• Andy isn’t particularly “math-y,” nor is he interested in a STEM-oriented career. Thus, his parents are unapologetically counting Pre-Algebra as his first high school-level math course. And then he’ll do Algebra 1 and Geometry before choosing either Statistics or Practical Math for a fourth credit. Alternately, he’ll take his time – no law exists saying one “must” complete one credit in nine or 12 months – and eschew a fourth credit entirely, choosing mastery of three credits’ worth of material over racing through more. The university he’s considering if he pursues a history major prefers three math credits for admissions, but doesn’t specify a minimum competency for non-STEM majors; the art school he may attend instead doesn’t even have a math requirement. Thus, skipping Algebra 2, Trigonometry, and Calculus doesn’t put him “behind.” It simply acknowledges how he’s wired and gives him more time for his actual interests;
  • Kelly doesn’t like to read, perhaps due to mild (but undiagnosed) dyslexia. Her parents know their homeschool law requires her to take “English” every year, and the law specifies the inclusion of literature and composition at the high school level. But they won’t throw her into the intensive multi-year, “college-prep” program they used with her older brother, who was interested in writing novels from an early age. Instead, they continue to work on Kelly’s spelling and grammar skills – legitimately counting her time as a portion of the 140 hours per year they’ve learned will constitute one “English” credit – and they’ll rely on a resource called Movies as Literature to complete her first two English credits. Then, using her progress and the knowledge they purposed to gain about specific reading and writing skills Kelly should master before taking the English 101 course at their local community college, they’ll determine the best course of action for her remaining two credits later on;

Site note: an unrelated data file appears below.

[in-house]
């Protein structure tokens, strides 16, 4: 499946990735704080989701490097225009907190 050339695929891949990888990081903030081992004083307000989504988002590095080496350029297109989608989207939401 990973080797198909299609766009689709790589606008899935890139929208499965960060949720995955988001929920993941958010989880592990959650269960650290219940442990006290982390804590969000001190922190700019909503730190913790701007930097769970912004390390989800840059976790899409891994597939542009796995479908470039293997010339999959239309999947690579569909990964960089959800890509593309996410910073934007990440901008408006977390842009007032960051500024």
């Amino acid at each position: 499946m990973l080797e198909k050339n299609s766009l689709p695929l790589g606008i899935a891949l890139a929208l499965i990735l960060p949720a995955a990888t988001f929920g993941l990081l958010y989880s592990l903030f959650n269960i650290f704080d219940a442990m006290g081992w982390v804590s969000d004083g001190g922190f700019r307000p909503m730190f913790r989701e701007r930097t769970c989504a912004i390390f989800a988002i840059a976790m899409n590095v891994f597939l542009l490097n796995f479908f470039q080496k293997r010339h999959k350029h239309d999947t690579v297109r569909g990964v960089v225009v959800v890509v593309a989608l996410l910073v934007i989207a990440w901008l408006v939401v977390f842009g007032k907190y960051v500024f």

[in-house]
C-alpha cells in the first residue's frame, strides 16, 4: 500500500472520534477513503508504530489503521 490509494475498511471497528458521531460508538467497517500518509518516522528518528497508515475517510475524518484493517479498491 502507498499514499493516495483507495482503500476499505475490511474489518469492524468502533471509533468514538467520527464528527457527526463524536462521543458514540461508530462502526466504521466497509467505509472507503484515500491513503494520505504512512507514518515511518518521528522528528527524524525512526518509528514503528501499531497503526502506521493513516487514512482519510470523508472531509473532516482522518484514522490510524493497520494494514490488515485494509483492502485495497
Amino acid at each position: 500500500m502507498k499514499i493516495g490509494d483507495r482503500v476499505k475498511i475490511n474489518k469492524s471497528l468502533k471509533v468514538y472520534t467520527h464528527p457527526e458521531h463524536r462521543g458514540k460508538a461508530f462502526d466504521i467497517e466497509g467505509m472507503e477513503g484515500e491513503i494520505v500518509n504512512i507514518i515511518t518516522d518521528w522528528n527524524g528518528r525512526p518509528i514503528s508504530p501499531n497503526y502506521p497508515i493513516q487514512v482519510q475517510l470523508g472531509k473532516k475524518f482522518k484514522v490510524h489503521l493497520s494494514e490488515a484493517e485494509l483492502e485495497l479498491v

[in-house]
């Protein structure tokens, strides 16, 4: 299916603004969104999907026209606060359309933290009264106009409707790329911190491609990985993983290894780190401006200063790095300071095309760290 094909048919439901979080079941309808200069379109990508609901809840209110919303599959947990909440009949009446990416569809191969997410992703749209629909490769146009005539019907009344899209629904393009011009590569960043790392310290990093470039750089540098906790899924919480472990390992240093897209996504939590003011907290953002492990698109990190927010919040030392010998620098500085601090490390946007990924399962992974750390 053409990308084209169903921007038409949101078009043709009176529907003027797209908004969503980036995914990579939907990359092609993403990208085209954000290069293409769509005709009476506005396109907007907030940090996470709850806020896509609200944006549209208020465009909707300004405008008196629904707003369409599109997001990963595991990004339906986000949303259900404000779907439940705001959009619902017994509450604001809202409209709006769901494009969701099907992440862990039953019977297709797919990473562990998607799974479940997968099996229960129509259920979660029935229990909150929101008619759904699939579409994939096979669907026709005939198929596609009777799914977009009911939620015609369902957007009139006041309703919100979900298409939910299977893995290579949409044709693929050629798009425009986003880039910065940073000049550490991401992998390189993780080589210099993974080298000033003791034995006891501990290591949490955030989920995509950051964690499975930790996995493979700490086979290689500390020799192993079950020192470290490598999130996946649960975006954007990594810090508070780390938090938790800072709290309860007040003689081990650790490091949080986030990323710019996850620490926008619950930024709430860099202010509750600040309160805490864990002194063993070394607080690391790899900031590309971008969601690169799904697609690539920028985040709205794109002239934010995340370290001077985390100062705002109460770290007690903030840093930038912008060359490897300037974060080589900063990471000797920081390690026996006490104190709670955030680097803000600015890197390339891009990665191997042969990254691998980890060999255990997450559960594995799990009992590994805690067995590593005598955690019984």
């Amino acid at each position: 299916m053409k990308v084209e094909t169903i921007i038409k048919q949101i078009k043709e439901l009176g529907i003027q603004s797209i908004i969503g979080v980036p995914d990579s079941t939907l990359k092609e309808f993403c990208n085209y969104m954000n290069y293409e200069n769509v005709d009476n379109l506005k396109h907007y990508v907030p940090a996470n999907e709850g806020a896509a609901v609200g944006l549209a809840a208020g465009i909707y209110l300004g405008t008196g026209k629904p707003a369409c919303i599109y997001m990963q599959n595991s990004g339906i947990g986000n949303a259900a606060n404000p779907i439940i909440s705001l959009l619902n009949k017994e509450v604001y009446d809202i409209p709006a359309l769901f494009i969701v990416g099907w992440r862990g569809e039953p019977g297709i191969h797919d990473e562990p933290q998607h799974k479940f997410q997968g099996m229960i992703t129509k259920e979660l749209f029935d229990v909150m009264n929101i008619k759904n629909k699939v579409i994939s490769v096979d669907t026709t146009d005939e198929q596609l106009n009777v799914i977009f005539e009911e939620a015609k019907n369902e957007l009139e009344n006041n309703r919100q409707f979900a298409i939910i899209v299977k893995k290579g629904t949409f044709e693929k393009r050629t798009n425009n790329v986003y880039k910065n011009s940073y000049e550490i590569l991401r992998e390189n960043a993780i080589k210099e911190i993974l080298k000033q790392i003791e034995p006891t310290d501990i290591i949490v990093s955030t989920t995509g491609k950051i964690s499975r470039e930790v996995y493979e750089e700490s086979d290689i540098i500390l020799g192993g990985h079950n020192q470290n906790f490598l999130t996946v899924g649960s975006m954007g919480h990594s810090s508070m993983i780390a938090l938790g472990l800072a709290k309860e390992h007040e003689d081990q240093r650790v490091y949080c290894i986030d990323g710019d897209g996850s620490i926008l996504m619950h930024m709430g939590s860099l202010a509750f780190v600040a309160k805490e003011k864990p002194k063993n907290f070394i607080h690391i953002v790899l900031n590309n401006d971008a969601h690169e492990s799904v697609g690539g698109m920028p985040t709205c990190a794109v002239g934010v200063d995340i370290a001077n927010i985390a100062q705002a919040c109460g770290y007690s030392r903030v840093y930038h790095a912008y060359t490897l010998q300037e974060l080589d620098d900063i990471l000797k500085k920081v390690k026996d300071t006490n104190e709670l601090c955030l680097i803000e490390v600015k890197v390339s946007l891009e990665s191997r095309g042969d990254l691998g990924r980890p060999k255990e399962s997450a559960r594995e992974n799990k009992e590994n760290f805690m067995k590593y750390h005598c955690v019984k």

• Paul has Downs Syndrome. He loves to learn, but at age 14 his functional skill level is currently at about “third grade.” His parents understand from their state’s homeschool law that Paul needs to somehow address content in math, reading, language arts, science, and social studies each year, and that they’re free to incorporate a wide variety of elective credits in any other areas according to Paul’s needs and interests. They also learned that working through at least 75% of a textbook or spending roughly 120-150 hours of study time constitutes “one credit.” They were initially concerned about the legitimacy of their documents, given that Paul will never be able to tackle “higher math,” read Shakespeare, or write a research paper. But a family friend who works in special education explained that schooled kids with special needs earn recognized diplomas the same as anyone else, and encouraged them to simply use materials that match Paul’s actual ability and aim toward maximizing his potential before graduating him;
  • Savannah began taking classical ballet lessons at the age of four and was being cast in significant roles by the time she was eight. Her parents knew she was also intellectually gifted – they’d had her IQ tested and it came out at 160 – but she became increasingly disenchanted with formal academic subjects; she simply didn’t want to spend hours of each day on math, science, history, and literature. When she was 13, a professional dance company offered her an internship that would eventually enable her to become its principal dancer. But traditional academics would get in the way, so her mother devised a personalized study plan using prep-books for the GED and several CLEP tests. She didn’t take any official tests; instead, she devoted time to studying through the books and then took the practice tests in the books. By doing so, she demonstrated clear mastery of every typical high school subject as well as a handful of college-level courses. And, coupled with all the elective credits she could legitimately be awarded in dance, choreography, and costuming, Savannah’s mother developed an impressive transcript that enabled Savannah to graduate high school and begin her internship at age 15.

I could go on and on, describing myriad other ways in which families can choose to be different by setting aside inaccurate, mechanistic labels in favor of truly meaningful learning for their kids; in fact, homeschool mom Sue Patterson has compiled a book – Homeschooled Teens - that details the experiences of 75 kids. But what ultimately matters for your children is what you decide to do with and for them. Will you continue to let yourselves be bullied by an irrelevant public school system and false notions of “being behind?” Or will you peek out of the box and even consider tearing it open so you can customize your child’s education for his or her ultimate, lifelong good?